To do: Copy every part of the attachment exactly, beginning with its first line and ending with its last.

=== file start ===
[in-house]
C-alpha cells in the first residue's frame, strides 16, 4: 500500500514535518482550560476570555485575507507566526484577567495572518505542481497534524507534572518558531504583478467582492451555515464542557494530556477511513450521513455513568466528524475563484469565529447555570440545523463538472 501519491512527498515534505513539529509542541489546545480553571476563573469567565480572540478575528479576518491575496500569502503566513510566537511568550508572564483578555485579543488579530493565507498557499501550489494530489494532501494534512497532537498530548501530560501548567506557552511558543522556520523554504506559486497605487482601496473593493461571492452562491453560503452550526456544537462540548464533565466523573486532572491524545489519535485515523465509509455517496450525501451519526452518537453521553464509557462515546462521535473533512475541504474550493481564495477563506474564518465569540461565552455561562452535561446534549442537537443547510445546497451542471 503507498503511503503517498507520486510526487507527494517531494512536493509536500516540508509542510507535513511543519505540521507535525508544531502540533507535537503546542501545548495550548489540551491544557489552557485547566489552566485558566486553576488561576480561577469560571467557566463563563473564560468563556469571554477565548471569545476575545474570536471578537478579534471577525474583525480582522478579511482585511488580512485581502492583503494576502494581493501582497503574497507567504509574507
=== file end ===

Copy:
[in-house]
C-alpha cells in the first residue's frame, strides 16, 4: 500500500514535518482550560476570555485575507507566526484577567495572518505542481497534524507534572518558531504583478467582492451555515464542557494530556477511513450521513455513568466528524475563484469565529447555570440545523463538472 501519491512527498515534505513539529509542541489546545480553571476563573469567565480572540478575528479576518491575496500569502503566513510566537511568550508572564483578555485579543488579530493565507498557499501550489494530489494532501494534512497532537498530548501530560501548567506557552511558543522556520523554504506559486497605487482601496473593493461571492452562491453560503452550526456544537462540548464533565466523573486532572491524545489519535485515523465509509455517496450525501451519526452518537453521553464509557462515546462521535473533512475541504474550493481564495477563506474564518465569540461565552455561562452535561446534549442537537443547510445546497451542471 503507498503511503503517498507520486510526487507527494517531494512536493509536500516540508509542510507535513511543519505540521507535525508544531502540533507535537503546542501545548495550548489540551491544557489552557485547566489552566485558566486553576488561576480561577469560571467557566463563563473564560468563556469571554477565548471569545476575545474570536471578537478579534471577525474583525480582522478579511482585511488580512485581502492583503494576502494581493501582497503574497507567504509574507